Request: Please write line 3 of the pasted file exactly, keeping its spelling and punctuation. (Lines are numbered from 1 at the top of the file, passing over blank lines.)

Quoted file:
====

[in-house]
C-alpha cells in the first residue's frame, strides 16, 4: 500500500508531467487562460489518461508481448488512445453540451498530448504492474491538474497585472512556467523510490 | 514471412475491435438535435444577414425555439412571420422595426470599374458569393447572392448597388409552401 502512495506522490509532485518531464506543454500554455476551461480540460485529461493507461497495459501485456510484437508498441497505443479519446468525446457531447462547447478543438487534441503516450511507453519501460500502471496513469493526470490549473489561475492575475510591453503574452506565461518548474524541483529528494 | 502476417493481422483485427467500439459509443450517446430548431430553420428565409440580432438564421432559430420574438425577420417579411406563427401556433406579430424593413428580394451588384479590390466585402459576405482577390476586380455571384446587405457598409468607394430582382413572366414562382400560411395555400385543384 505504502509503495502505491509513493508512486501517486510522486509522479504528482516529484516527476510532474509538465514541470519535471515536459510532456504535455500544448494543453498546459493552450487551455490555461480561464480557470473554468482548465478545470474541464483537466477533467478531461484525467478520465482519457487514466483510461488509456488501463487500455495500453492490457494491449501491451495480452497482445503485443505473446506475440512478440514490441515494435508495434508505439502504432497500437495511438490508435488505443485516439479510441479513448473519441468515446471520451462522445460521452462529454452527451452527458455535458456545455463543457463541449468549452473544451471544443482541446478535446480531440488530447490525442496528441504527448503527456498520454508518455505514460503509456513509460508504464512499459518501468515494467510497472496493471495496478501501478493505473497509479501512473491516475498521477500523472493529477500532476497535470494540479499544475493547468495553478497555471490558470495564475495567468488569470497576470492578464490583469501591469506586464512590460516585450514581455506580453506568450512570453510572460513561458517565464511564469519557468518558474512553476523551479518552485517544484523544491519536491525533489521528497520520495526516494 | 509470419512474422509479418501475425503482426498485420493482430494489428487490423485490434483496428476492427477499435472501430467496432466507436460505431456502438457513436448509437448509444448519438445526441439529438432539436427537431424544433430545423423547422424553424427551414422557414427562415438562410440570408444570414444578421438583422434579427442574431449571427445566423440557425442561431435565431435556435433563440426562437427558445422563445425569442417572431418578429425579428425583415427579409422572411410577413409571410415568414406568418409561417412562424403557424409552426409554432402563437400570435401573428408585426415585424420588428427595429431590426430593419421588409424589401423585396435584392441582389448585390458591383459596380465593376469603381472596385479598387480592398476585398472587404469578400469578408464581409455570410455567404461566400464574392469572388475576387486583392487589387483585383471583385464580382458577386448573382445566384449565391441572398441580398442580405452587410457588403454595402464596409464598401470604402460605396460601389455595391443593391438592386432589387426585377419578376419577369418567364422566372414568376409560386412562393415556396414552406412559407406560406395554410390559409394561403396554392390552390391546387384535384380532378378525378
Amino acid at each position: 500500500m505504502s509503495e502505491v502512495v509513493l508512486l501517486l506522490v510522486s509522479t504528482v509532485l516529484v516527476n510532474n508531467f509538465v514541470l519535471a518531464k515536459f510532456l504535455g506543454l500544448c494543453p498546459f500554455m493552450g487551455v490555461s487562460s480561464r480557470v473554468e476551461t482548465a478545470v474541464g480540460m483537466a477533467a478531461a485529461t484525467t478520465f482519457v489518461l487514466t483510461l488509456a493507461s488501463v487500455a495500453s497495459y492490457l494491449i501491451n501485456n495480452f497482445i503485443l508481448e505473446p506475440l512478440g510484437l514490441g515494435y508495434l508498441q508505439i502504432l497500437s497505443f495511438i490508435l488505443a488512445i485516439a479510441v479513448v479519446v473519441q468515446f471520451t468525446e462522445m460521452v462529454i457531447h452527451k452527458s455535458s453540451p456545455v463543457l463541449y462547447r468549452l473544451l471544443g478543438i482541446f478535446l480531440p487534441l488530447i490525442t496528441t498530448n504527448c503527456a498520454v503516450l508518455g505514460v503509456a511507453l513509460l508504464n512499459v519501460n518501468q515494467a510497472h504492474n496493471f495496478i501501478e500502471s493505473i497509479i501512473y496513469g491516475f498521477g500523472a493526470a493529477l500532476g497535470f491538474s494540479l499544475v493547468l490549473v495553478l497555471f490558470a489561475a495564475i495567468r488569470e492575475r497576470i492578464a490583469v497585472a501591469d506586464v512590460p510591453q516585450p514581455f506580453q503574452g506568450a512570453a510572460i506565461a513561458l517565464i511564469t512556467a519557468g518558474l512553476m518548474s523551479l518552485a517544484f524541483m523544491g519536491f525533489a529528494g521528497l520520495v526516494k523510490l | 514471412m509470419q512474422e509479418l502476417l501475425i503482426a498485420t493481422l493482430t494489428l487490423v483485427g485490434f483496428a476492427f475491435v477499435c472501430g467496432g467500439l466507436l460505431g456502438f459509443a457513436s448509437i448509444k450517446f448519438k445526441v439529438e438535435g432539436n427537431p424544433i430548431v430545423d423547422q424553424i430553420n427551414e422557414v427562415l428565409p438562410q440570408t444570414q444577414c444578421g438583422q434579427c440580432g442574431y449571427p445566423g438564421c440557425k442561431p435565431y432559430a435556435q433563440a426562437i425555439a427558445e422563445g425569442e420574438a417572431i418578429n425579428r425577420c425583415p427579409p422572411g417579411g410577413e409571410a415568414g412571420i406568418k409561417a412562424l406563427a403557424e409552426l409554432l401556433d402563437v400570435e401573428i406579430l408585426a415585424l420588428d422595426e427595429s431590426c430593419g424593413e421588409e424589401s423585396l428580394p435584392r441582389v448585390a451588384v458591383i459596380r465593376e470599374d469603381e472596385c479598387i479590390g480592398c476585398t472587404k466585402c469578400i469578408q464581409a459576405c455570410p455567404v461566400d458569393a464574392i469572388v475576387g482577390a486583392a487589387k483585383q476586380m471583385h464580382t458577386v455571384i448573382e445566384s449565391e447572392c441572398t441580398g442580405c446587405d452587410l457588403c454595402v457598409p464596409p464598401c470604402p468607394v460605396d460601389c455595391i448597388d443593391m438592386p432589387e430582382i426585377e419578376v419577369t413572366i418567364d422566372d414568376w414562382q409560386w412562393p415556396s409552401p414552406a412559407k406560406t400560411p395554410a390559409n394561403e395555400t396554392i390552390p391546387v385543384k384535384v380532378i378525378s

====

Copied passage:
Amino acid at each position: 500500500m505504502s509503495e502505491v502512495v509513493l508512486l501517486l506522490v510522486s509522479t504528482v509532485l516529484v516527476n510532474n508531467f509538465v514541470l519535471a518531464k515536459f510532456l504535455g506543454l500544448c494543453p498546459f500554455m493552450g487551455v490555461s487562460s480561464r480557470v473554468e476551461t482548465a478545470v474541464g480540460m483537466a477533467a478531461a485529461t484525467t478520465f482519457v489518461l487514466t483510461l488509456a493507461s488501463v487500455a495500453s497495459y492490457l494491449i501491451n501485456n495480452f497482445i503485443l508481448e505473446p506475440l512478440g510484437l514490441g515494435y508495434l508498441q508505439i502504432l497500437s497505443f495511438i490508435l488505443a488512445i485516439a479510441v479513448v479519446v473519441q468515446f471520451t468525446e462522445m460521452v462529454i457531447h452527451k452527458s455535458s453540451p456545455v463543457l463541449y462547447r468549452l473544451l471544443g478543438i482541446f478535446l480531440p487534441l488530447i490525442t496528441t498530448n504527448c503527456a498520454v503516450l508518455g505514460v503509456a511507453l513509460l508504464n512499459v519501460n518501468q515494467a510497472h504492474n496493471f495496478i501501478e500502471s493505473i497509479i501512473y496513469g491516475f498521477g500523472a493526470a493529477l500532476g497535470f491538474s494540479l499544475v493547468l490549473v495553478l497555471f490558470a489561475a495564475i495567468r488569470e492575475r497576470i492578464a490583469v497585472a501591469d506586464v512590460p510591453q516585450p514581455f506580453q503574452g506568450a512570453a510572460i506565461a513561458l517565464i511564469t512556467a519557468g518558474l512553476m518548474s523551479l518552485a517544484f524541483m523544491g519536491f525533489a529528494g521528497l520520495v526516494k523510490l | 514471412m509470419q512474422e509479418l502476417l501475425i503482426a498485420t493481422l493482430t494489428l487490423v483485427g485490434f483496428a476492427f475491435v477499435c472501430g467496432g467500439l466507436l460505431g456502438f459509443a457513436s448509437i448509444k450517446f448519438k445526441v439529438e438535435g432539436n427537431p424544433i430548431v430545423d423547422q424553424i430553420n427551414e422557414v427562415l428565409p438562410q440570408t444570414q444577414c444578421g438583422q434579427c440580432g442574431y449571427p445566423g438564421c440557425k442561431p435565431y432559430a435556435q433563440a426562437i425555439a427558445e422563445g425569442e420574438a417572431i418578429n425579428r425577420c425583415p427579409p422572411g417579411g410577413e409571410a415568414g412571420i406568418k409561417a412562424l406563427a403557424e409552426l409554432l401556433d402563437v400570435e401573428i406579430l408585426a415585424l420588428d422595426e427595429s431590426c430593419g424593413e421588409e424589401s423585396l428580394p435584392r441582389v448585390a451588384v458591383i459596380r465593376e470599374d469603381e472596385c479598387i479590390g480592398c476585398t472587404k466585402c469578400i469578408q464581409a459576405c455570410p455567404v461566400d458569393a464574392i469572388v475576387g482577390a486583392a487589387k483585383q476586380m471583385h464580382t458577386v455571384i448573382e445566384s449565391e447572392c441572398t441580398g442580405c446587405d452587410l457588403c454595402v457598409p464596409p464598401c470604402p468607394v460605396d460601389c455595391i448597388d443593391m438592386p432589387e430582382i426585377e419578376v419577369t413572366i418567364d422566372d414568376w414562382q409560386w412562393p415556396s409552401p414552406a412559407k406560406t400560411p395554410a390559409n394561403e395555400t396554392i390552390p391546387v385543384k384535384v380532378i378525378s